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    ABSTRACT: This study examined the impact of maternal depressive symptomatology and social support on the English and Spanish language growth of young bilingual children from low-income backgrounds. It was hypothesized that maternal depression would slow children's development in both languages but that social support would buffer the negative effect. Longitudinal data were collected from 83 mothers of Puerto Rican descent and their children who were attending Head Start preschool for two years. The effects of maternal depressive symptomatology and social support from family and friends on receptive vocabulary and oral comprehension development in both languages were examined. Growth curve modeling revealed that maternal depressive symptomatology negatively affected Spanish receptive vocabulary development only. Maternal depression did not impact children's English receptive vocabulary or their oral comprehension in either language. Social support was not related to maternal depressive symptomatology or child language. These findings suggest that maternal depression is one risk factor that contributes to less robust home language development of low-income bilingual children. Speech-language pathologists must (a) increase their awareness of maternal depression in order to provide families with appropriate mental health referrals, and (b) consider their roles as supportive adults for children whose mothers may be depressed.
    American Journal of Speech-Language Pathology 04/2015; 24(3). DOI:10.1044/2015_AJSLP-14-0038 · 1.59 Impact Factor
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    • "Acceptable and effective depression treatments are needed to prevent negative long-term effects on the mother and child (Brennan et al. 2000, Elgar et al. 2003, Mayberry et al. 2007, Reay et al. 2011, Dix & Yan 2014) and address the higher postpartum depression rate among mothers in rural areas (Johnstone et al. 2001, Villegas et al. 2011). Unfortunately mothers are less likely to accept established depression treatments such as medication and interpersonal therapies (Dennis & Hodnett 2007). "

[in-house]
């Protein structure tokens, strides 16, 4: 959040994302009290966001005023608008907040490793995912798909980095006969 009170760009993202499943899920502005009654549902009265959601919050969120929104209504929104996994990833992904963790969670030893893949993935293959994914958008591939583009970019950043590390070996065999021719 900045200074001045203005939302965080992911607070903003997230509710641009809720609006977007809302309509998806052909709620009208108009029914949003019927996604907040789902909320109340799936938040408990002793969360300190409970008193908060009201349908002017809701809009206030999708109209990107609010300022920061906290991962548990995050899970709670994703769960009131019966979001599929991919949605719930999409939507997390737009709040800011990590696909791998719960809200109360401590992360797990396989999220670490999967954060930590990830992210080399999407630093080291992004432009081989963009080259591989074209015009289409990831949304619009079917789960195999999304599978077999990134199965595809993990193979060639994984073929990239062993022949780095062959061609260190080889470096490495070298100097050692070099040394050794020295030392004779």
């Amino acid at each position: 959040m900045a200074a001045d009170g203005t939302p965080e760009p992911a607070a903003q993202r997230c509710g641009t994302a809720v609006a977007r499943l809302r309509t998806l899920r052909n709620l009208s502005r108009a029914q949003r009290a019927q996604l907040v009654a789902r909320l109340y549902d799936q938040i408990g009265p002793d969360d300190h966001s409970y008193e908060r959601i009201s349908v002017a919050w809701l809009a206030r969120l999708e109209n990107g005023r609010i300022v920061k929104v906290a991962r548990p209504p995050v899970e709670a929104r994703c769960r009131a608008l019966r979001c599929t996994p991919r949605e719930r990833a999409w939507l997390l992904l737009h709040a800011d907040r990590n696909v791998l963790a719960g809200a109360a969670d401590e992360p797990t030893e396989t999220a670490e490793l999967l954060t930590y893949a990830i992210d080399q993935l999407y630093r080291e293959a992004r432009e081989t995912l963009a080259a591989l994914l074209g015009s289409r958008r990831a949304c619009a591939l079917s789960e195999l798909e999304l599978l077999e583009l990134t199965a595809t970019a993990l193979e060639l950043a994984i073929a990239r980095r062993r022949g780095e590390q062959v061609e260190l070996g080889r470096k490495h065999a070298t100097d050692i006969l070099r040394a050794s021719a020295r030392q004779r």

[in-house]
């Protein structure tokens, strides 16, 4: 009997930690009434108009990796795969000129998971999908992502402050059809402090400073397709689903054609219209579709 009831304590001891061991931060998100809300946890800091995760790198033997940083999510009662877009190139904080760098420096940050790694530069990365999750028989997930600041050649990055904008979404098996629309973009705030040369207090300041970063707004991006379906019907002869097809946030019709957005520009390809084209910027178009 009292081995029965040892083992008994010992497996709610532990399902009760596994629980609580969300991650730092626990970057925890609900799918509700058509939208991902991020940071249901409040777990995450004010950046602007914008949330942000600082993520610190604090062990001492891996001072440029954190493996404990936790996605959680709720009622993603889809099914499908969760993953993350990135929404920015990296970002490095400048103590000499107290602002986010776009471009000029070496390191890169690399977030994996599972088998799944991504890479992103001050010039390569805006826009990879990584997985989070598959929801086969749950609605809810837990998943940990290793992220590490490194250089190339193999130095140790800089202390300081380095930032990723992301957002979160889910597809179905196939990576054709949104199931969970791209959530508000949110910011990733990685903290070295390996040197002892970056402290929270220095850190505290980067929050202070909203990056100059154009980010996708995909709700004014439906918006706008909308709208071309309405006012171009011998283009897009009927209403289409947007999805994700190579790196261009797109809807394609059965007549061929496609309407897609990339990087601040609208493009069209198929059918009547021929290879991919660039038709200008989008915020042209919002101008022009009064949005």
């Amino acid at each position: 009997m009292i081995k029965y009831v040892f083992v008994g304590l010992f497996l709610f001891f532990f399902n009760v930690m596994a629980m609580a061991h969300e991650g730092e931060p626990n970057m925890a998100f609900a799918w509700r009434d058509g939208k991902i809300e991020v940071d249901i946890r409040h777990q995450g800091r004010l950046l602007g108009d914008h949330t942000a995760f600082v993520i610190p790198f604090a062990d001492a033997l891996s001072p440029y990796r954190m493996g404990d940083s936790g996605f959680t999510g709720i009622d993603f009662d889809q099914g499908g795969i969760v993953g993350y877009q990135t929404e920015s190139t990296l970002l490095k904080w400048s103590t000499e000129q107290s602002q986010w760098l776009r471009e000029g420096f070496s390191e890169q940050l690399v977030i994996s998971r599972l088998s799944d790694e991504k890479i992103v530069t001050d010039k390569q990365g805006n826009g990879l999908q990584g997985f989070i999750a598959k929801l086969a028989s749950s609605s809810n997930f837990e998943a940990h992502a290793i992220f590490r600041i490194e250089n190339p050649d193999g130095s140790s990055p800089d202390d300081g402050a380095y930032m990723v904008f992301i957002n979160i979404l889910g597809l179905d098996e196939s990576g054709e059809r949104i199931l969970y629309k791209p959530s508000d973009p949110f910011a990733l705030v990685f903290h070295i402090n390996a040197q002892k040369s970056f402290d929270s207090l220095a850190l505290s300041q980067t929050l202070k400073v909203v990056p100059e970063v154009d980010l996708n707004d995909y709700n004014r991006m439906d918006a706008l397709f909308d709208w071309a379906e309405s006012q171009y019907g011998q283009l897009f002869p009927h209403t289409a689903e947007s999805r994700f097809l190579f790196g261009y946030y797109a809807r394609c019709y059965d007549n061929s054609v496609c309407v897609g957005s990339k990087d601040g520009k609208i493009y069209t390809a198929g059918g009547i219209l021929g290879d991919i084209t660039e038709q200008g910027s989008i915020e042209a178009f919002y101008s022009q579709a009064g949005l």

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    ABSTRACT: To evaluate the effect of telephone-based peer support on maternal depression and social support BACKGROUND: Postpartum depression is a global health concern and lack of treatment options mean many mothers are depressed beyond the first year after birth. Strong evidence has shown telephone-based peer support, provided by a mother recovered from depression, effectively improves depression outcomes. This model has not been tested with mothers with depression any time up to two years postpartum. Quasi-experimental, one group pre-test, posttest. The study population was mothers in New Brunswick, Canada with depression up to 24 months after delivery. The sample (N = 64) was recruited between May 2011-October 2013. Peer volunteers recovered from postpartum depression were trained and delivered an average of 8·84 (Range 1-13) support telephone calls. Depression and social support outcomes were assessed at intervention mid-point (average 7·43 weeks, n = 37) and end (average 13·9 weeks, n = 34). Mean depression significantly declined from baseline, 15·4 (N = 49), to mid-point, 8·30 and end of the study, 6·26. At mid-point 8·1% (n = 3/37) of mothers were depressed and at endpoint 11·8% (4/34) were depressed suggesting some relapse. Perceptions of social support significantly improved and higher support was significantly related with lower depression symptoms. Findings offer promise that telephone-based peer support is effective for both early postpartum depression and maternal depression up to two years after delivery. © 2015 John Wiley & Sons Ltd.
    Journal of Advanced Nursing 02/2015; 71(7). DOI:10.1111/jan.12622 · 1.74 Impact Factor